Definition of swaddle in English:

swaddle

verb

[WITH OBJECT]
  • Wrap (someone, especially a baby) in garments or cloth.

    ‘she swaddled the baby tightly’
    figurative ‘they have grown up swaddled in consumer technology’
    • ‘They usually are swaddled tightly in blankets when they are very small.’
    • ‘They are tightly swaddled when in their cribs and carried by their mothers.’
    • ‘I hold him and try to hug him and remember how the nurses swaddled him tightly when he was born, bound him so he would feel secure.’
    • ‘I remember being swaddled in blankets, then being swathed with cold washcloths.’
    • ‘Traditionally, newborns were swaddled; today they are wrapped in warm blankets when they are very young, but swaddling is no longer practiced.’
    • ‘Infants used to be swaddled at birth and are still wrapped and bundled tightly except during bathing and diapering.’
    • ‘Baby Wrapping for Beginners, by Andrea Sarvady, teaches how to swaddle and sling your baby in creative style.’
    • ‘Every baby I would swaddle would end up busting out of his bundle and crying his damn little head off, limbs flailing and clawing at the air.’
    • ‘Most rural and low-income women breastfeed, wrap, and swaddle their babies, sometimes for as long as two years.’
    • ‘She was gone before her baby was properly swaddled, and her name was just about all Virginie knew of her.’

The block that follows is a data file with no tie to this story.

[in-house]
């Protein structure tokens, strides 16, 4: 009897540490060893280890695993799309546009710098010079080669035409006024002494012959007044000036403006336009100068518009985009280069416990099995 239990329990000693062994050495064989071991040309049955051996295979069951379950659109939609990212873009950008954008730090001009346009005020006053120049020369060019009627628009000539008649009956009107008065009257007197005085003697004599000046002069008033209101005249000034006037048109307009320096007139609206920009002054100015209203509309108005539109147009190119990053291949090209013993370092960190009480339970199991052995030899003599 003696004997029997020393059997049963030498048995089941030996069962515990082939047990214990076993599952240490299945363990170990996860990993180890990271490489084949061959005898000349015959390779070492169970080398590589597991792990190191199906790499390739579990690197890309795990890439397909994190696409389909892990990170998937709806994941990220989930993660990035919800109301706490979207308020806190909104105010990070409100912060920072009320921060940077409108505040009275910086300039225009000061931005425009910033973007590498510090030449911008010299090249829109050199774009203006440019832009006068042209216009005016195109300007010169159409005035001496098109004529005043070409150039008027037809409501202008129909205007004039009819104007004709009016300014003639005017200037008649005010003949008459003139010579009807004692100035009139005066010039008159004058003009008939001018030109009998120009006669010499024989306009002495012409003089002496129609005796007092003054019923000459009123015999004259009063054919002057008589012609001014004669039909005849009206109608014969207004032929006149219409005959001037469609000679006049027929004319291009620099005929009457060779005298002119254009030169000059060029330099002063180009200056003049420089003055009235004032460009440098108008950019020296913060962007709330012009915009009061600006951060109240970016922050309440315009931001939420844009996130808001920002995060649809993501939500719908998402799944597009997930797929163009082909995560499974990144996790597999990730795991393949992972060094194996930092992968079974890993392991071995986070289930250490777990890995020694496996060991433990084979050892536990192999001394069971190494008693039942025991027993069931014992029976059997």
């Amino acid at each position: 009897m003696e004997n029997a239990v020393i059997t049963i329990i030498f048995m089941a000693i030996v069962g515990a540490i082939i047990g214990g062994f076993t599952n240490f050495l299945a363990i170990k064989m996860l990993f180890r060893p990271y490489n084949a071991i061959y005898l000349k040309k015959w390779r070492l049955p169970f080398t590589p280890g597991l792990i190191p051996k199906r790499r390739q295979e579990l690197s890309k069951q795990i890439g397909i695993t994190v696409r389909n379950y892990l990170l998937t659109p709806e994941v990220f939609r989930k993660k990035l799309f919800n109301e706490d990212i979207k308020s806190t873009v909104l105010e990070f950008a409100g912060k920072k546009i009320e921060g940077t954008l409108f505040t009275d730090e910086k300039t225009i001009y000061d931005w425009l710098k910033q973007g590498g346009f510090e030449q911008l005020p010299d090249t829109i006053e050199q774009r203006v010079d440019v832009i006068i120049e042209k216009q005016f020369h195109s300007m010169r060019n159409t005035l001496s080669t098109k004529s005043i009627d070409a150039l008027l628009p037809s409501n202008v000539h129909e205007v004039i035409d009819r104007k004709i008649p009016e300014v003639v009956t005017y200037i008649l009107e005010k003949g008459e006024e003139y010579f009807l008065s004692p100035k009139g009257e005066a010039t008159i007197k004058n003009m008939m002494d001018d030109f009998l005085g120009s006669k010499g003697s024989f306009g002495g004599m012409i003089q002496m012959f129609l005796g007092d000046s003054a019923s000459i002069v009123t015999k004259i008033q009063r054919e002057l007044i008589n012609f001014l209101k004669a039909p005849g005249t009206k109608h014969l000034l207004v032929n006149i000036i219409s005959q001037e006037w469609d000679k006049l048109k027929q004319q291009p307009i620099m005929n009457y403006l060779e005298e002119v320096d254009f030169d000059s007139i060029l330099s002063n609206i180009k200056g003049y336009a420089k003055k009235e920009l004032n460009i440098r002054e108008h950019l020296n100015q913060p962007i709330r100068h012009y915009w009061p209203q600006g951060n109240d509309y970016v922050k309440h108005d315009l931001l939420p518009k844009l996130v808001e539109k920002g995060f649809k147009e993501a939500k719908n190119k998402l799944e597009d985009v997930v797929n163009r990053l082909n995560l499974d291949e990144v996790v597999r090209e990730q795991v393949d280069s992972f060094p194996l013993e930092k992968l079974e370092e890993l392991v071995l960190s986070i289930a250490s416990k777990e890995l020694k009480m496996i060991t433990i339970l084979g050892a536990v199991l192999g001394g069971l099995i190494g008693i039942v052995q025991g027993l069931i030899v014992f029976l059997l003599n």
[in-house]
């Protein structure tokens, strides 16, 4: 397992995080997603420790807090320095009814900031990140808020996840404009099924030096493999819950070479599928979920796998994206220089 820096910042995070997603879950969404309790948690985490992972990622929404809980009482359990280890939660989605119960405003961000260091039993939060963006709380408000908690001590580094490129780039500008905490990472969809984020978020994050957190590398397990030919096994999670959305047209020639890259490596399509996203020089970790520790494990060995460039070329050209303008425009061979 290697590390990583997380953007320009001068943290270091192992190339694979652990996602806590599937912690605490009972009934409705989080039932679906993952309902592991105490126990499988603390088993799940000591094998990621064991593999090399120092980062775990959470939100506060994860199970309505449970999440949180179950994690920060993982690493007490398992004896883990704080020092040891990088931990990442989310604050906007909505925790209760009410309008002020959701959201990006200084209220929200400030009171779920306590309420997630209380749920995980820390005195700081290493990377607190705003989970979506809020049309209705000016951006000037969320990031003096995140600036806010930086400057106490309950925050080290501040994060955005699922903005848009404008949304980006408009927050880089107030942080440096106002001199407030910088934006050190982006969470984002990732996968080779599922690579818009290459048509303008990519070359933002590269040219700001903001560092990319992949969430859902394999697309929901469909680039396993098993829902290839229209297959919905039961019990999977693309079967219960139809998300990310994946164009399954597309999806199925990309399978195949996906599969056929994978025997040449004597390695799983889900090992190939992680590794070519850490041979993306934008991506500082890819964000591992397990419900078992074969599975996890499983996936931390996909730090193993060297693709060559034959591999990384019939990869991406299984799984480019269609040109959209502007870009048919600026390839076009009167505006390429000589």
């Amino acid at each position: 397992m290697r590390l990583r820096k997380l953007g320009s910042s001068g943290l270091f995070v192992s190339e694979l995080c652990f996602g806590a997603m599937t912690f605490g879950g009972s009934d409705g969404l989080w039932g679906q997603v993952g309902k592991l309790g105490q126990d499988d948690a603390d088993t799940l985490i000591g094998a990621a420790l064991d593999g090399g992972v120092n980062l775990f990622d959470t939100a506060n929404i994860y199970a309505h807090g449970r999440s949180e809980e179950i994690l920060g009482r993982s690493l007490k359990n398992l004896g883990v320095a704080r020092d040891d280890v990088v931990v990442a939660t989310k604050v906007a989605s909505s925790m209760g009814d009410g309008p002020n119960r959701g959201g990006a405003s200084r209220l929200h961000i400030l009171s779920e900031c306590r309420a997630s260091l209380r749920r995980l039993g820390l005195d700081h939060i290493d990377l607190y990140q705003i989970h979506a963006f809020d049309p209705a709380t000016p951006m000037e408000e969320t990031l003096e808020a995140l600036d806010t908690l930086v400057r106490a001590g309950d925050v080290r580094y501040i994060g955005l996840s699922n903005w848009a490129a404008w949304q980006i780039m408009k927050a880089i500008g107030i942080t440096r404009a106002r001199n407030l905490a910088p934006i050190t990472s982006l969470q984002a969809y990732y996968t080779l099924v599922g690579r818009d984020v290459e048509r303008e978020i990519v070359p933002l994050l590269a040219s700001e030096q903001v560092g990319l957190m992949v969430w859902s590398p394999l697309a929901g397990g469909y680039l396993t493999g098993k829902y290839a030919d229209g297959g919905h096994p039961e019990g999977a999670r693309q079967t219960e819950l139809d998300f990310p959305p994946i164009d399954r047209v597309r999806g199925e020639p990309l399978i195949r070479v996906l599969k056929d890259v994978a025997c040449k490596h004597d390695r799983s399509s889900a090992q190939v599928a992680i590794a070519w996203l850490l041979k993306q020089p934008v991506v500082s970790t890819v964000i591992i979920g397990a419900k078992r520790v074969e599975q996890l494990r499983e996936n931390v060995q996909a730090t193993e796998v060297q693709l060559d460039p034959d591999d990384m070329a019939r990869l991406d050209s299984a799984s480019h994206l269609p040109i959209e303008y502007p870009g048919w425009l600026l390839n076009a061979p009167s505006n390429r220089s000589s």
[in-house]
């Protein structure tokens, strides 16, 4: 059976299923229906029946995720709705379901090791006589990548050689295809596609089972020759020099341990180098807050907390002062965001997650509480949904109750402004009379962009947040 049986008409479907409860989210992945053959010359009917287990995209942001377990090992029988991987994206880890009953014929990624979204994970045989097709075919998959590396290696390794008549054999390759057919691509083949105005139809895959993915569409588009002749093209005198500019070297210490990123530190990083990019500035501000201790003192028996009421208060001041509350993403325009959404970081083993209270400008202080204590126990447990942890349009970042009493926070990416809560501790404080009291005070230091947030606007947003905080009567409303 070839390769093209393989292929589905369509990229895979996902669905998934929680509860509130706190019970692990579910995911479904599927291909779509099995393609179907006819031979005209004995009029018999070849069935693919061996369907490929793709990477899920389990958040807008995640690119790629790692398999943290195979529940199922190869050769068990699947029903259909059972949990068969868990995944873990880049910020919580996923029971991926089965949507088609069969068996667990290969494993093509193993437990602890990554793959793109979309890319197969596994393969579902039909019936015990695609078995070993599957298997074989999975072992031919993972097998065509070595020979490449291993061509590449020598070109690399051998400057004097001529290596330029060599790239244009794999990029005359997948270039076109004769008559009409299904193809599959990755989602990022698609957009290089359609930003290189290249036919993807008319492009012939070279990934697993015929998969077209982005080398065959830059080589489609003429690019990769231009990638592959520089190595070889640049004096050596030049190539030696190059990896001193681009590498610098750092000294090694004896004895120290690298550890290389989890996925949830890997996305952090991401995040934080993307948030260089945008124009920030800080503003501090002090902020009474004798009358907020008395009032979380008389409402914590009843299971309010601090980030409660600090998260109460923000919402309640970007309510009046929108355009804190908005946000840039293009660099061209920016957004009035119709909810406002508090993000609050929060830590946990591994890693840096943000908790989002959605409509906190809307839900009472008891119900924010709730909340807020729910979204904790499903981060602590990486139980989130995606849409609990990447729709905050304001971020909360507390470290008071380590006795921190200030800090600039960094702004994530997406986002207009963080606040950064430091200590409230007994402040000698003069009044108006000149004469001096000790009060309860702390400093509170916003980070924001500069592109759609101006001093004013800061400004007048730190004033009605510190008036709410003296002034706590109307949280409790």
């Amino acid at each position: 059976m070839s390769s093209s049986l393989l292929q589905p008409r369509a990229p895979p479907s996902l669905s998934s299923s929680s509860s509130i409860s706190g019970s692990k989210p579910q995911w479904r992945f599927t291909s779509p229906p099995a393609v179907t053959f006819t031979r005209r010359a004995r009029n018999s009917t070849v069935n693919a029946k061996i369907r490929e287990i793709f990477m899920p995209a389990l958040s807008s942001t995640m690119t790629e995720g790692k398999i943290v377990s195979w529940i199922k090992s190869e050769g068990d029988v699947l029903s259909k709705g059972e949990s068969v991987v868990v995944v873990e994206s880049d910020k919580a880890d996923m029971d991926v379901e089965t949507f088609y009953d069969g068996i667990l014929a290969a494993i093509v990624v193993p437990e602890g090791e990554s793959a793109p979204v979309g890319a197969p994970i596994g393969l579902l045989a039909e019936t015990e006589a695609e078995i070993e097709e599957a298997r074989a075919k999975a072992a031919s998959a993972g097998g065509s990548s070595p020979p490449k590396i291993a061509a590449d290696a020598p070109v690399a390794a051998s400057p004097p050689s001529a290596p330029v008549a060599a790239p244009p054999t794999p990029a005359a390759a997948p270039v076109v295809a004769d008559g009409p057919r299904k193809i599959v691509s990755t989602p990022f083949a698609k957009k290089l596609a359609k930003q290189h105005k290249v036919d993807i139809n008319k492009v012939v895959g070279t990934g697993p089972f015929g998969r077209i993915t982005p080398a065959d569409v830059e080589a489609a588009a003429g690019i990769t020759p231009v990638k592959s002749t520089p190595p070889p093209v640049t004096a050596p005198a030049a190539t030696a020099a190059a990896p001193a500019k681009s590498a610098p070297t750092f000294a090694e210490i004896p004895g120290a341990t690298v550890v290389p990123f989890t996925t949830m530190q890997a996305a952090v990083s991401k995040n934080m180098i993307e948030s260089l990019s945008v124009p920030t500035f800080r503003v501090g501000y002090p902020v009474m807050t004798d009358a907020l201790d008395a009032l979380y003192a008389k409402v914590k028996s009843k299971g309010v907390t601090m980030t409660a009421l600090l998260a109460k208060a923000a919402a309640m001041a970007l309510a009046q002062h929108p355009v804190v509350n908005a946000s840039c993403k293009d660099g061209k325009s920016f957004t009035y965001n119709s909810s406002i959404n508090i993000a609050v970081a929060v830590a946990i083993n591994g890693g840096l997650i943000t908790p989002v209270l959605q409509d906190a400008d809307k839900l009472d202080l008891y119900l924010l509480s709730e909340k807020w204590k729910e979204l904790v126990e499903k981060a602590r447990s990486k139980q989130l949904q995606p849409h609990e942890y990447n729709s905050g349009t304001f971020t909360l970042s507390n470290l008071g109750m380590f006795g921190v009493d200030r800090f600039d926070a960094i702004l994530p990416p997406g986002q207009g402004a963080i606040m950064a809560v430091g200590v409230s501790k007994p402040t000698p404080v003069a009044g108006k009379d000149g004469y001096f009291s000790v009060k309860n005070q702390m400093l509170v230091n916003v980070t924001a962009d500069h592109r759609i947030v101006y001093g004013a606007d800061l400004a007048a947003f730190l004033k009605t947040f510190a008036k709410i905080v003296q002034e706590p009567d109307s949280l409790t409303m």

• ‘Monty returned with the baby swaddled and pinkly clean.’
    • ‘In one case, Leonarde even proved a more vigilant caregiver than Huguette, when she uncovered Claude at night after Huguette had swaddled him too tightly.’
    • ‘Startled into silence, I watched as it cleaned my cousin in a basin and swaddled her in a cloth before handing her to my father, the Clan's head, waiting outside.’
    • ‘Babies are swaddled in on their backs on traditional baby boards.’
    • ‘Babies are swaddled, and children are regarded as incapable of self-control until age four.’
    • ‘To keep Iraqi Republican Guard snipers from seeing the glow of my computer screen, I swaddled the laptop in a thick blanket and a rubber poncho.’
    • ‘His eyes widened as she unwrapped the sword from the black cloth she had swaddled it in.’
    • ‘Even newborn babies were not washed, and until the eighteenth century they were swaddled in bands of cloth that were changed twice a day at most.’
    • ‘By my side, waiting at the next till, was a young woman, bright and bonny, holding a tiny baby in the crook of her arm, all carefully wrapped and swaddled.’
    • ‘Children were swaddled with various methods, depending on the region.’
    surround, cover, enfold, enwrap, blanket, swathe, wrap, wrap up, engulf, encircle, encompass, cocoon, sheathe, encase, enclose
    View synonyms

Origin

Middle English: frequentative of swathe.

Pronunciation

swaddle

/ˈswɒd(ə)l/